For example, if you work for a company with a creative culture, you could insert something like this:
“We’re a high-spirited team of designers, developers, marketers, and writers who believe in having fun while doing what we love.”
Find a way to make your company stand out by emphasising your edge among the rest in the industry. What can you offer that can pique every job seeker’s curiosity? A strong employer branding is one of the many recruitment trends you can implement to attract top talent.
Every company specializes in one thing. Be sure to incorporate this into your email and delve even further into the position you’re offering. The very act of persuading a candidate is, in a way, establishing a relationship with them, and the best way to do this is to make them feel special. Make the job opening and invitation sound exclusive to get them to contemplate on an offer that may not come as frequently in the market.
Here’s an example of a statement that highlights a company’s competitive edge using a tone of exclusivity:
“[Company Name] has worked with over 1,000 brands, including Fortune 500 companies, in developing their dream website. We usually prioritize referred candidates, and since our Production Manager was very proud to recommend you, I’d like to know how you feel about working with us.”
Candidates often respond to a follow-up email after ignoring the first. In this regard, persistence is key as long as enough time has passed (i.e., five to ten days). A follow-up email should sound polite and not too demanding. Most recruiters agree to a maximum of three follow-ups. In the first follow-up, you may provide a link to the job ad. The second one can serve as a reminder in case they simply missed your emails, and the third could contain well wishes for their future endeavors. With each follow-up sent, you increase your chances of getting a response.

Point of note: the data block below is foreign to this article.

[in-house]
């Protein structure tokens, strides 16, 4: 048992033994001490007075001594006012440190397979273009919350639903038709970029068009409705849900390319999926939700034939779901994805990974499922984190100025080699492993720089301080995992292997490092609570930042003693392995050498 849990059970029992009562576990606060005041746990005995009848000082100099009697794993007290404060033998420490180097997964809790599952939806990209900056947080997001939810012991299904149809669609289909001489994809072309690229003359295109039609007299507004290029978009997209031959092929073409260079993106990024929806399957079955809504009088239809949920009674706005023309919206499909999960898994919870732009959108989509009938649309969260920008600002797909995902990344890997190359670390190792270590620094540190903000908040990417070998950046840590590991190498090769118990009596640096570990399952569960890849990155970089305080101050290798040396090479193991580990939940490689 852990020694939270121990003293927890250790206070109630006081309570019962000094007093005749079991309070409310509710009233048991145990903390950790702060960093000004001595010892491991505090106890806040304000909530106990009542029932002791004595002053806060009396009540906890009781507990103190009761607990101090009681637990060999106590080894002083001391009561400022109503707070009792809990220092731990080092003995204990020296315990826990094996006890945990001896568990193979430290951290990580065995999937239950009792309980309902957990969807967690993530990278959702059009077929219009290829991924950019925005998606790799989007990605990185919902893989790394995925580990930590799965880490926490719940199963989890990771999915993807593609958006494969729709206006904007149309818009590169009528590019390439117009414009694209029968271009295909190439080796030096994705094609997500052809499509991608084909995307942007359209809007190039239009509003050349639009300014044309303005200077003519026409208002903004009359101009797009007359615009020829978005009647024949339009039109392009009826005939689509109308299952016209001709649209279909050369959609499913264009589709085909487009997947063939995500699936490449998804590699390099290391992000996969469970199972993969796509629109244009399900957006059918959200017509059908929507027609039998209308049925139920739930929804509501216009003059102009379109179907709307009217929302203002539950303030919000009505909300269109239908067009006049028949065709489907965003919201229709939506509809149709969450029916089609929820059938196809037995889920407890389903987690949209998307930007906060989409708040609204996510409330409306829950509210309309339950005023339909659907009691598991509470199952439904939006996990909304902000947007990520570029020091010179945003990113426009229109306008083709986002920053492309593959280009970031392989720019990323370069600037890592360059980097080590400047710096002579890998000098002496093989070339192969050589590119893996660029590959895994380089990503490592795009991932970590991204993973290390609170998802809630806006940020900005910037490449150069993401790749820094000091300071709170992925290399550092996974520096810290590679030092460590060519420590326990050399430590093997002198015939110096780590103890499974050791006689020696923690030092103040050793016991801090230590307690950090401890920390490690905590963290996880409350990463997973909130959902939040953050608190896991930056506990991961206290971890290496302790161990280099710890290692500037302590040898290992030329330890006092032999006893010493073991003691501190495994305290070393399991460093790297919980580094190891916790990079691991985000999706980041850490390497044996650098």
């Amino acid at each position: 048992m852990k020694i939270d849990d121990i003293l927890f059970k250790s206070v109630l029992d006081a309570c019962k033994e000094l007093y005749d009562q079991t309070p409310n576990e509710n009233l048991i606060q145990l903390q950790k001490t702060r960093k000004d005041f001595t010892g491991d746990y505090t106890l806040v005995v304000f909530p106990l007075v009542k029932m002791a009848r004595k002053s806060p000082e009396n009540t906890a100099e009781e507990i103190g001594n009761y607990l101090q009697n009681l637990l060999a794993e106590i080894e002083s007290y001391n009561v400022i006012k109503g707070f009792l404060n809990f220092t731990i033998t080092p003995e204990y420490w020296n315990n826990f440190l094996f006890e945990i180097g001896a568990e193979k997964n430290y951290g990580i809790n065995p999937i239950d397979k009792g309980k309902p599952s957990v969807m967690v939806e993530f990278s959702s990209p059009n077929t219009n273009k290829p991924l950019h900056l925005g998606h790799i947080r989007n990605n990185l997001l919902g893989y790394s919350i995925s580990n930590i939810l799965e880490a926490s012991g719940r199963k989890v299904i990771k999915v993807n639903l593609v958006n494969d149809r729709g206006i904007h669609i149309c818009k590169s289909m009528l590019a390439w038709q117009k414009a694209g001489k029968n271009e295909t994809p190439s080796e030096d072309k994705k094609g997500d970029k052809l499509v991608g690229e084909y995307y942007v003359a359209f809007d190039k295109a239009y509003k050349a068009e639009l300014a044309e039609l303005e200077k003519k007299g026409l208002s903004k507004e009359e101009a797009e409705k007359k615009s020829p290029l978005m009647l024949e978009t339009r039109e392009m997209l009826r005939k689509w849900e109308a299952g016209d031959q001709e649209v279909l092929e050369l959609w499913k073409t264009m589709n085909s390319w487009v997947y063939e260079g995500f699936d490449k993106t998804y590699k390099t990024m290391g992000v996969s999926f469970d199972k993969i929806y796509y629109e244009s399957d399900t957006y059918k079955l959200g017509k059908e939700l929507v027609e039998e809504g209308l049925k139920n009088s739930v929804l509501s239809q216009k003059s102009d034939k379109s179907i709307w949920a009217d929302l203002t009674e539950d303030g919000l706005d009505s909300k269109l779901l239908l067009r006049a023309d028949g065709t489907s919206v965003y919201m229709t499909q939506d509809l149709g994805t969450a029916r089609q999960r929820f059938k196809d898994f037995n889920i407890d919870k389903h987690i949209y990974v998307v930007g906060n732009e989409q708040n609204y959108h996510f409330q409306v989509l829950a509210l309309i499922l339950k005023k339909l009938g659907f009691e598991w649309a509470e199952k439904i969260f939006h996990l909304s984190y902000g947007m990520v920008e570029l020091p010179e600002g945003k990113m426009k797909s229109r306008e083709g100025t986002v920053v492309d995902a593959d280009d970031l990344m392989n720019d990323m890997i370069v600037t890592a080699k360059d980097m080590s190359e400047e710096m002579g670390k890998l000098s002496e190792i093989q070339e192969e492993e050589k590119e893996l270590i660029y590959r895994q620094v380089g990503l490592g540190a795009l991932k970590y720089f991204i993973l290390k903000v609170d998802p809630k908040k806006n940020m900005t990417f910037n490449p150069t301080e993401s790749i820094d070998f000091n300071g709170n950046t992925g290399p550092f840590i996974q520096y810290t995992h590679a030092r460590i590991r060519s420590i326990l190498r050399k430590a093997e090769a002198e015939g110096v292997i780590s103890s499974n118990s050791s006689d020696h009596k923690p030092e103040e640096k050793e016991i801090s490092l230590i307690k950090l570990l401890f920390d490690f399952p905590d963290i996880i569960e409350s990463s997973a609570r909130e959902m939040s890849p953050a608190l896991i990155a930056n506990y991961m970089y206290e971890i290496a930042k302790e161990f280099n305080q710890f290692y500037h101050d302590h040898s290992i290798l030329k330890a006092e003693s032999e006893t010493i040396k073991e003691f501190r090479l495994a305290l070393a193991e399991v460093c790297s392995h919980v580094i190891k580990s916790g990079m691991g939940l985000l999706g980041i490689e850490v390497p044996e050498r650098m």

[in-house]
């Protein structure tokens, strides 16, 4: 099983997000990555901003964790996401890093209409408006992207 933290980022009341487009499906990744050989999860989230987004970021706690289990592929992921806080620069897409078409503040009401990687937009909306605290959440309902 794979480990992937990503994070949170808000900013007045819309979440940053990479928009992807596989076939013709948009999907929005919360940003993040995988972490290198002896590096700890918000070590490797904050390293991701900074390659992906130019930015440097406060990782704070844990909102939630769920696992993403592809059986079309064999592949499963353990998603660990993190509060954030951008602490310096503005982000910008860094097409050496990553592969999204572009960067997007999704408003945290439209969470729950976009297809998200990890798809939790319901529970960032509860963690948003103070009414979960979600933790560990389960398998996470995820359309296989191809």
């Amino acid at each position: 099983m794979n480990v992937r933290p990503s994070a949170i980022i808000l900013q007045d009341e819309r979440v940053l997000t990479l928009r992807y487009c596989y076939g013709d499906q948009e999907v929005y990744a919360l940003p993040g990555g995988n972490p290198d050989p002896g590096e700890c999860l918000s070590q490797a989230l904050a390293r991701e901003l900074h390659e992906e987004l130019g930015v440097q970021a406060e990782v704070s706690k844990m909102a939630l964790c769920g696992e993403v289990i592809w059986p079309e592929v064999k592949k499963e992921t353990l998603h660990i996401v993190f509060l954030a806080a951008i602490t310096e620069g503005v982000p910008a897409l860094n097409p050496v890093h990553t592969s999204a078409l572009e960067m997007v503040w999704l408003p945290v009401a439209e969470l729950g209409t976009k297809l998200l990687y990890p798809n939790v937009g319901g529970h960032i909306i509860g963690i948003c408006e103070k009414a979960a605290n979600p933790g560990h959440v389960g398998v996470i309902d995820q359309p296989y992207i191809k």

The following are a few examples of follow-up messages:
“Hey [Candidate’s First Name], I’d like to make a gentle follow-up on this. Would you be interested in the job opening?”
“Hello [Candidate’s First Name], Please see the link below of our official job ad for you to get a better understanding of the role.”
Candidate response times when an SMS is sent to the prospect advising them that an email has just been sent are 5 times faster.
So if speeding up the process to get a quicker response or to get tasks completed faster is high on your agenda, we recommend using SMS to compliment your email strategy.
Any recruitment challenge can be answered by understanding a candidate’s perspective. There’s a reason why candidates don’t usually answer emails that seem cold and impersonal. The best way to get a prospect to connect with you is to ensure your messages are tailored for each of them. In this way, you can persuade candidates, both active and passive, to give your company a chance.
Below is a short sample email for reaching out to a qualified candidate:
Subject Line: The Web Design Job of Your Dreams
I’m Elise, Talent Acquisition Officer at [company name]. Our Marketing Specialist sent me a copy of your portfolio and I was really impressed by your designs, particularly the project you did for [insert name of organisation]. I also came across your LinkedIn profile and found that you are highly adept at Adobe Dreamweaver and Bootstrap among other relevant web designing tools.
At [company name], we’ve been providing web development solutions for small to medium businesses for over seven years now, and we always have room for exceptional talent in our team. We currently have an opening for a senior web designer role, and I feel that your experience and skills can add significant value to what we do.
If you’re interested, please let me know so I can give you more details about the position.
Author Bio:Daniel Ross is part of the marketing team at Roubler — a scheduling and payroll software platform founded in Australia. Their mission is to change the way the world manages its workforces.